Us of WoMA made a visit to the Centro Ceco in Milan in view of the opening of a collective exhibition by young Czech artists from AVU, Academy of Fine Arts, and UMPRUM, Academy of Arts, Architecture and Design in Prague.
The name of the exhibition “Andante” recalls the musical term that is used as a direction, which indicates a moderately slow tempo, usually considered to be slower than allegretto but faster than adagio. As the music player lingers on the notes and takes the listener by hand, accompanying him or her into the universe of imagination, these young artists intend to slow us down in order to think about our relationship with time, stepping away from the external frenzy.
Despite the differences in structure and style, the works cohabited the space in perfect harmony, almost communicating with one another. The young Czech artists made use of both traditional and innovative materials in the creation of installations and sculptural works, forging the artistic experience but above all stating their contemporary vision.
Among these young talents, we had the chance to interview Nikola Emma Rysava and Ondrej Vicena, who offered us a young perspective on Prague’s contemporary art scene.
WoMA: How do you perceive the artistic and cultural climate in your country?
Nikola: There are so many contradictory things about the artistic climate in Czech Republic. I am from Prague, where stunning architecture is part of your everyday life, but so is unsightly and brutalist architecture from the Communist era. Prague is literally a textbook of styles from different centuries but sometimes I feel like people cannot appreciate that anymore and take it all for granted. I love the fact that Prague is located at the heart of Europe and that both Western and Eastern art influences are still very present and visible. Also, it stimulates me to think of all the artists I admire who have carried out artistic productions here. Unfortunately, I do not think that our current political system is supportive enough for the development and growth of contemporary art.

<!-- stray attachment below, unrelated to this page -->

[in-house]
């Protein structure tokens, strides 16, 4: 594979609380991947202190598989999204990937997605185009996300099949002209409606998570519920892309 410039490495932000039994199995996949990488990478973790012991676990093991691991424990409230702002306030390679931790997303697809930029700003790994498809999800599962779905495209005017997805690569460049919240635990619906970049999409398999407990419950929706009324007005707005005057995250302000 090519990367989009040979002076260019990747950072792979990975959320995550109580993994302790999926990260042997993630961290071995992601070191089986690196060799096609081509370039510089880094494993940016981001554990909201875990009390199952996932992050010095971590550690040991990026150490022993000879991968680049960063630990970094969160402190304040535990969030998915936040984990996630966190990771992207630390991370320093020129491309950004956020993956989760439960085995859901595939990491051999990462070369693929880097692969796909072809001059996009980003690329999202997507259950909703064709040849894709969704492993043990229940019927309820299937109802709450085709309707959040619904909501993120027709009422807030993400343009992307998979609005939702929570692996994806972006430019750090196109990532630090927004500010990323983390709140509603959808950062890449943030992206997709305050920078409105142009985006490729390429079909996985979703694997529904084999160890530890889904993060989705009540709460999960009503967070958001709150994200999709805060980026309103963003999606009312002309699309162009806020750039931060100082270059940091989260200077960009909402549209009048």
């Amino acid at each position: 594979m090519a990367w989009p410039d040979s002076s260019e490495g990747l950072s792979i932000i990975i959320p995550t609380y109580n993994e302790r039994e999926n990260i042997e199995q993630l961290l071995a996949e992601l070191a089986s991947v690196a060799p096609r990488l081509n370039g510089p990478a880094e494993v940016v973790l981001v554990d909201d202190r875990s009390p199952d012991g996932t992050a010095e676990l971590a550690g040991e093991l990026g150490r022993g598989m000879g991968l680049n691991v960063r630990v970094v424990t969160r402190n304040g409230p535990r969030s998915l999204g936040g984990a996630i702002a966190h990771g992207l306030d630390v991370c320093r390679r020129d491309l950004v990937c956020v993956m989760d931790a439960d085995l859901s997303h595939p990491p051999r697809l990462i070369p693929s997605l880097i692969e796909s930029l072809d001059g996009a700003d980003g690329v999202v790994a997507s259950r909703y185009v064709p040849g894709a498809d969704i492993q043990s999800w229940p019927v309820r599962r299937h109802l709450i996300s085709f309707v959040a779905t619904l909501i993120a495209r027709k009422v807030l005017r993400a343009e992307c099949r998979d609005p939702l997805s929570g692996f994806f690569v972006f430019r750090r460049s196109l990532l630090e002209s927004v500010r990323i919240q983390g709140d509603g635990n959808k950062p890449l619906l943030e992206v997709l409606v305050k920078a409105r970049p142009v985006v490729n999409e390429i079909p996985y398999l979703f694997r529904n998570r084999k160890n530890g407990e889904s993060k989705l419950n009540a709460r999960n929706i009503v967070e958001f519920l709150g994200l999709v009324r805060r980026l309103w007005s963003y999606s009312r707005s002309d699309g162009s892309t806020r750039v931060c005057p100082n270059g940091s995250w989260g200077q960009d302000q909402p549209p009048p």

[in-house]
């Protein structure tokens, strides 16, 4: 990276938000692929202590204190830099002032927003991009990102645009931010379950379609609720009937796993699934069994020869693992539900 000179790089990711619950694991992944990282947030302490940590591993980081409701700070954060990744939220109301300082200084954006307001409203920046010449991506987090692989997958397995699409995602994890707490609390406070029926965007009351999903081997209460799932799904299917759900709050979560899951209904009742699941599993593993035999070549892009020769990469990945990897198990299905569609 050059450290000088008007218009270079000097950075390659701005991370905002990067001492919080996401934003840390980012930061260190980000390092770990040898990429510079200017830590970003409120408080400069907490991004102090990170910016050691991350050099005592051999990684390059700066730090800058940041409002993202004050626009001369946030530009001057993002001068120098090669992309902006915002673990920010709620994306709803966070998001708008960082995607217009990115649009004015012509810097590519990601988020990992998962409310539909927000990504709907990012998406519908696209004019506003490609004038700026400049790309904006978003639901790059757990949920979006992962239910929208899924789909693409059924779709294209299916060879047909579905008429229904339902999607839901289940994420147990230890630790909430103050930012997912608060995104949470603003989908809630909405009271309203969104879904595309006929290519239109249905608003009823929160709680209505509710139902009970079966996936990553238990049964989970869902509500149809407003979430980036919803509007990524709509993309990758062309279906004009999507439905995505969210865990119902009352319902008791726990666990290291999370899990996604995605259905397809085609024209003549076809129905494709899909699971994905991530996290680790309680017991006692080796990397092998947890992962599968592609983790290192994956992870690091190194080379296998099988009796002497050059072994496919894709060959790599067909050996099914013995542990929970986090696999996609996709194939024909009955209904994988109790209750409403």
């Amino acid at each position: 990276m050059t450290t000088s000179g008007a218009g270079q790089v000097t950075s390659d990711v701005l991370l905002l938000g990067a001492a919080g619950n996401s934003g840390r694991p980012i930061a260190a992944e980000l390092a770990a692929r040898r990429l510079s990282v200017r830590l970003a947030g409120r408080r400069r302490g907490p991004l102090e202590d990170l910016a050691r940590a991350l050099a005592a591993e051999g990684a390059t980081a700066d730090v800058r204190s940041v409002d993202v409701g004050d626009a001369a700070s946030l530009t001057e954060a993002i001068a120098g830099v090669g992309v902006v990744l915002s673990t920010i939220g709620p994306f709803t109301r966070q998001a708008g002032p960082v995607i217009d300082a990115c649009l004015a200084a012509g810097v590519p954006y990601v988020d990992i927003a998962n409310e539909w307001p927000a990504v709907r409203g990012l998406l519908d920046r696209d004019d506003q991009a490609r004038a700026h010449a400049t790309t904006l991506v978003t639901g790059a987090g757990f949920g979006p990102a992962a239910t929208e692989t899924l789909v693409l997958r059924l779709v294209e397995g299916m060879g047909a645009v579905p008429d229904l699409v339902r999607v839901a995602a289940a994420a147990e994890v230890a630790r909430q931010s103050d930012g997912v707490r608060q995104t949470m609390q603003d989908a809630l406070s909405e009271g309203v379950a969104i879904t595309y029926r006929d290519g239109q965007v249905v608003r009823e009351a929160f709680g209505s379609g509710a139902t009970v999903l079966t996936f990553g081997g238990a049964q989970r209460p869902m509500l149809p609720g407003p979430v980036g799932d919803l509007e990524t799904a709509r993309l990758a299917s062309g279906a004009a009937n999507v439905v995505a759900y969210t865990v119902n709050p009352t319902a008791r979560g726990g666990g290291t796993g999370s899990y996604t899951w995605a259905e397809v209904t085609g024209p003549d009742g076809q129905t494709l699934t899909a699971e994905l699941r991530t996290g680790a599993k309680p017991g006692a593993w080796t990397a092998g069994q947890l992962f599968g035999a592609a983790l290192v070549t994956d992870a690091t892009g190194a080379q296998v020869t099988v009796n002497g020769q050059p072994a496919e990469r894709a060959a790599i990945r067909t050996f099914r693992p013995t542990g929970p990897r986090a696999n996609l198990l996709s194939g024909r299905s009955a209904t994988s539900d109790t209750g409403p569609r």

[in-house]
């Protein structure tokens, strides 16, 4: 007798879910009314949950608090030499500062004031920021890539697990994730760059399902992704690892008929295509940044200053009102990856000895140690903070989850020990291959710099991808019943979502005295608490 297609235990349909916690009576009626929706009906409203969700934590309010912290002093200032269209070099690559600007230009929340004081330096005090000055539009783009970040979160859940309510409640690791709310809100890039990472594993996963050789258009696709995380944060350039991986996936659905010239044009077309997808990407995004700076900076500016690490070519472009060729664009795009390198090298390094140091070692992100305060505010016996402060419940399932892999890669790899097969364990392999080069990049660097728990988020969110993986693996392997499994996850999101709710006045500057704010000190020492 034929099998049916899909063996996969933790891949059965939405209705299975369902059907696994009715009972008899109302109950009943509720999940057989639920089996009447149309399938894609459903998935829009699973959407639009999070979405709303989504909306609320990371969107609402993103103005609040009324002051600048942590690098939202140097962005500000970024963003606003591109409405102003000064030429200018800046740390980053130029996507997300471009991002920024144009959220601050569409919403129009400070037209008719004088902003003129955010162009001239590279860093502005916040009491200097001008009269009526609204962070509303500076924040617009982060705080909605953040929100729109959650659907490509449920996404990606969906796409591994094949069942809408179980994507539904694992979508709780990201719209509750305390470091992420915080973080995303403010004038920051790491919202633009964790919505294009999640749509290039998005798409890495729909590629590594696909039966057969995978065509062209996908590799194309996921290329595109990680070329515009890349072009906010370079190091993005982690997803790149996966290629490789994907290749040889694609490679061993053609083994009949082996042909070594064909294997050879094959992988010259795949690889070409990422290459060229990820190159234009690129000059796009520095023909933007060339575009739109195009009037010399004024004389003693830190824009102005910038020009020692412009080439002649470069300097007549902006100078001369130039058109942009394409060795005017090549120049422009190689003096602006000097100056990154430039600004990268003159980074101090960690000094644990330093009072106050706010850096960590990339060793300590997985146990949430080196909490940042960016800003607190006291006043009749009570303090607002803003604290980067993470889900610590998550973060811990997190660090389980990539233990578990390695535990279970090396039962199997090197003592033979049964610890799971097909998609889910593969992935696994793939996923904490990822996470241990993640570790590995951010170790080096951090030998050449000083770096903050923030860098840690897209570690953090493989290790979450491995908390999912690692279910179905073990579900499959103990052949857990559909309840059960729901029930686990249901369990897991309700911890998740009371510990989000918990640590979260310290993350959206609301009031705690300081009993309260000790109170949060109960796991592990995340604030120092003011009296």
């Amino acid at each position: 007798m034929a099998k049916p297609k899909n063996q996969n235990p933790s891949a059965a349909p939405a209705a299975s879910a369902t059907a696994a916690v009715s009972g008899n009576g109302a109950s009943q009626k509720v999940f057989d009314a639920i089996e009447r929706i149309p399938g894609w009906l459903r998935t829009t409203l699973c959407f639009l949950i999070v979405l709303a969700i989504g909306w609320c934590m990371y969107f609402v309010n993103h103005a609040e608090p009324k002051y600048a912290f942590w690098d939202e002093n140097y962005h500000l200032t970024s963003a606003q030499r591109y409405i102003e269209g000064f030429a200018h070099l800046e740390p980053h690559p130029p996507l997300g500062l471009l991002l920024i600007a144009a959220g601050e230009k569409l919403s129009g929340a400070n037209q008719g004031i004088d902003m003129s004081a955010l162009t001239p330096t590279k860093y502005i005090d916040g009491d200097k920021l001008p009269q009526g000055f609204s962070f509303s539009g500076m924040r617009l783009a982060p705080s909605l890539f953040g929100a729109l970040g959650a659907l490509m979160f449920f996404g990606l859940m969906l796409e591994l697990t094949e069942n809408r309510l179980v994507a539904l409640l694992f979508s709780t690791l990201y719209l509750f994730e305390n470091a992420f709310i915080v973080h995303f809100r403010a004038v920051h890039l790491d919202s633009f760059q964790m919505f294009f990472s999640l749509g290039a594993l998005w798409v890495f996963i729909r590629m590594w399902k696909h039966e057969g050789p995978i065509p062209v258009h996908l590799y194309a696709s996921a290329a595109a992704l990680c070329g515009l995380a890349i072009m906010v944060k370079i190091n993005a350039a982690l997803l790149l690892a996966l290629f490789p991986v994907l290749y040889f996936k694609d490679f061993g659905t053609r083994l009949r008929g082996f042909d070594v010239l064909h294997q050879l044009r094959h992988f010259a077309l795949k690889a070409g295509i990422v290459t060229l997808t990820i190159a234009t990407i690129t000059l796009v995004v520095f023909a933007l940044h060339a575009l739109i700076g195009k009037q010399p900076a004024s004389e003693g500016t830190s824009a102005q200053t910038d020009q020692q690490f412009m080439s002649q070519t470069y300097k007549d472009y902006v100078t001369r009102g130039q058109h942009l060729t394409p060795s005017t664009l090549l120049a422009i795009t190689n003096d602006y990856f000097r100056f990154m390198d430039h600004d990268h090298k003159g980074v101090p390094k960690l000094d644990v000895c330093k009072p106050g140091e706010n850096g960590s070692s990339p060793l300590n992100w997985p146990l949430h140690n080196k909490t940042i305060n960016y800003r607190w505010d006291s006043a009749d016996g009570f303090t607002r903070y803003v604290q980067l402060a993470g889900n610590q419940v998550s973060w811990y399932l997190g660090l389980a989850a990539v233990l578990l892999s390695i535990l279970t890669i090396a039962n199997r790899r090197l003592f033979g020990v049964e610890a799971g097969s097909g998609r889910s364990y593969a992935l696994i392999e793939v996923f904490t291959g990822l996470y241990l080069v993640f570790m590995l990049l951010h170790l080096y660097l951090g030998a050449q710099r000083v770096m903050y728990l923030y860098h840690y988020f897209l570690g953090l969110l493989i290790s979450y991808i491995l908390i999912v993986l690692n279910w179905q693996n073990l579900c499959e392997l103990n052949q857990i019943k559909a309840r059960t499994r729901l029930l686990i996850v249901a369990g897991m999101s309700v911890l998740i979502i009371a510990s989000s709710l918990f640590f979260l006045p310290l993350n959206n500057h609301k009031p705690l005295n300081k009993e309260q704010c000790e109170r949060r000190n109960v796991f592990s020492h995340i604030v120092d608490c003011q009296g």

Ondrej: Both the artistic practice and climate in Prague are very influenced by the system after 1989, as we call it the Velvet Revolution. People in Czech Republic are not so used to get in touch with contemporary art, however the situation is getting better and today, some artists are gaining recognition abroad. New contemporary art galleries are growing, and thus offering to emerging artists the opportunity to exhibit their works.
WoMA: Which are the main differences you notice between Prague and Milan: on one hand as an artist exhibiting his or her work in a different country, on the other hand in terms of audience participation and reaction?
Nikola: I think Milan is more positive and design-oriented, and it makes sense that so many fields of applied arts are being created here so wonderfully. Prague is darker and gloomier, but in my opinion ideal for creating fine arts. There are definitely differences between the cities, but I also see plenty of similarities. Both Prague and Milan are incredibly rich in terms of history.
As for audience participation and reaction, that’s even harder for me to answer. It’s never easy for me to see people viewing my artwork for the very first time. Watching people’s reactions to my work kind of feels like watching people reading my diary in front of me.
Ondrej: People in Milan seem to like the nightlife, and the social dimension of exhibitions openings. In Prague, the situation is still changing, but I see more and more people going to shows which is quite encouraging.
Exhibiting your work in another country is all about the reaction to the surrounding space. Indeed, in my case, I installed my work in this specific way due to the different experience I lived through.